Let‘s Code Pattern 02: Diversity and Inclusion – ensure loan fairness

The good combination of IBM coder program  and code patterns motivated me to dig in into the data science area a little bit, relating to the real-world topic diversity and inclusion . Also it was interesting to see: How the AI Fairness 360 toolkit, which is an open-source library to help detect and remove bias in machine learning models, can be used for data science in this context.

The diversity and inclusion topic started with a good statement:

Diversity and inclusion is more than a checkbox, it’s fuel for growth and success in any business or community.” IBM Coder Program.

This was one reason why I completed the challenges of the Diversity and Inclusion topic in the IBM coder program .

The IBM coder program

If you don’t know the IBM coder program, just visit this  link .
The program is about:

  • Growing skillset and reputation
  • Discovering and transparently discuss content 
  • Being rewarded with various tangible and intangible rewards

The code pattern Ensure loan fairness  was one of the challenges for Diversity and Inclusion topic.

Code pattern “Ensure loan fairness”

This code pattern is about machine learning with artificial intelligence, data science and python. It gives an introduction in how to use the AIF360 tool kit .

  • “The AI Fairness 360 toolkit is an open-source library to help detect and remove bias in machine learning models. The AI Fairness 360 Python package includes a comprehensive set of metrics for datasets and models to test for biases, explanations for these metrics, and algorithms to mitigate bias in datasets and models.“

In the related demo on IBM research-trusted UI, you can verify given ai models with different datasets and the bias mitigation algorithms .

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big open source players were “cap by hat” @w-jax

I was at winter-jax 2018 in Munich last week. This was my first time I attended this big developer conference.

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As you can see in the headline picture, two big players in open source area with cap by hat and  IBM, RedHat booths and with Viada  😉

One major topic this week was the potential deal, IBM is planning to buy RedHat for 34 billion US dollars. This potential deal played a big part in Sebastian Meyen´s opening speech on the first day of the winter jax conference in Munich.

He highlighted the history and  Red Hat´s contribution to open source.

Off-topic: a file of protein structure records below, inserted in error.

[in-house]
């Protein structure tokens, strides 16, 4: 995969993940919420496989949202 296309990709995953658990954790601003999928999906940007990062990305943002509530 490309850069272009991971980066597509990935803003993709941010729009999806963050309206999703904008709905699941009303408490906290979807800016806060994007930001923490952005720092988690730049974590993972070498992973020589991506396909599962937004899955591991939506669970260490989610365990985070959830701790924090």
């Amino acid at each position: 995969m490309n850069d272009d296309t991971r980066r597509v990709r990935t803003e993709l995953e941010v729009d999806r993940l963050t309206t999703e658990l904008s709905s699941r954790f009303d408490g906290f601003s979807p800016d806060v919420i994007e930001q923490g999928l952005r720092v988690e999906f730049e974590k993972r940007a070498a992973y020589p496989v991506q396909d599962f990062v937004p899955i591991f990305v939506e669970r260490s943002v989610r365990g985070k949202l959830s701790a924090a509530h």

If you want to listen his speech in German, you can watch the sessionon youtube here  . His speech is before the keynoteTrust and confidence through chaos” from Russ Miles

By the way, I like Russ Miles´s approach to “chaos engineering” .

My very high-level free interpretation of “chaos engineering” is:

  • “Break the system, before it breaks your business!”

From my point of view “chaos engineering” is more or less comparable with testing. So, I defined more detailed, free interpretations:

  • “Don’t be afraid and learn from testing/failure”
  • Bad news … yes, testers want to break your system, but the good news is: they will do it, before you run it in production 😉 “

Open source contribution

A very good match to the open source topic was the keynote from Christopher Ferris.

He asked the good question: Who pays for open source?  You can watch his session on youtube here

Christopher Ferris reminded us in his speech that IBM is a major player and contributer in open source, with a high involvement in Apache , Eclipse and Linux  during the creation and in development. These three projects are fundamental pillars for the open source business.

There are many other open source projects IBM contributes to, which you can find here  on the  IBM Developer site.

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Christopher Ferris during his keynote.

Open Source in AI

Also, Niklas Heidloff gave a session “Development of AI Applications without Machine Learning Skills”. In this session, Niklas also highlighted the topic open source with the Model Asset eXchange . The Model Asset eXchange contains free, deployable, and trainable code.

It is also very important to understand that these models on Model Asset eXchange are reusable for production, because they have licenses developers can verify.

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Image of the session from Niklas Heidloff. Here you can see some impressions from Niklas.

Open Source in Java

Steve Poole highlighted in his session “What’s new for Java in clouds?” that IBM open sourced OpenJ9 (Low memory footprint). Steve also reminded us in his session, that the Java community should be more active and should define the needs for cloud, machine learning and upcoming technologies like Quantum.

By the way Fernando Cejas did a session about Quantum Computing, you can check a sample here  “Quantum computing in action: IBM’s Q experience and the quantum shell game”.

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Moments

If you want to see our favourite moments of this conference, just visit the twitter moments from Miriam Oglesby.

Let’s see what’s next?

Greetings,

Thomas

PS: By the way, you can use the IBM Cloud for free, if you simply create an IBM Lite account. Here you only need an e-mail address.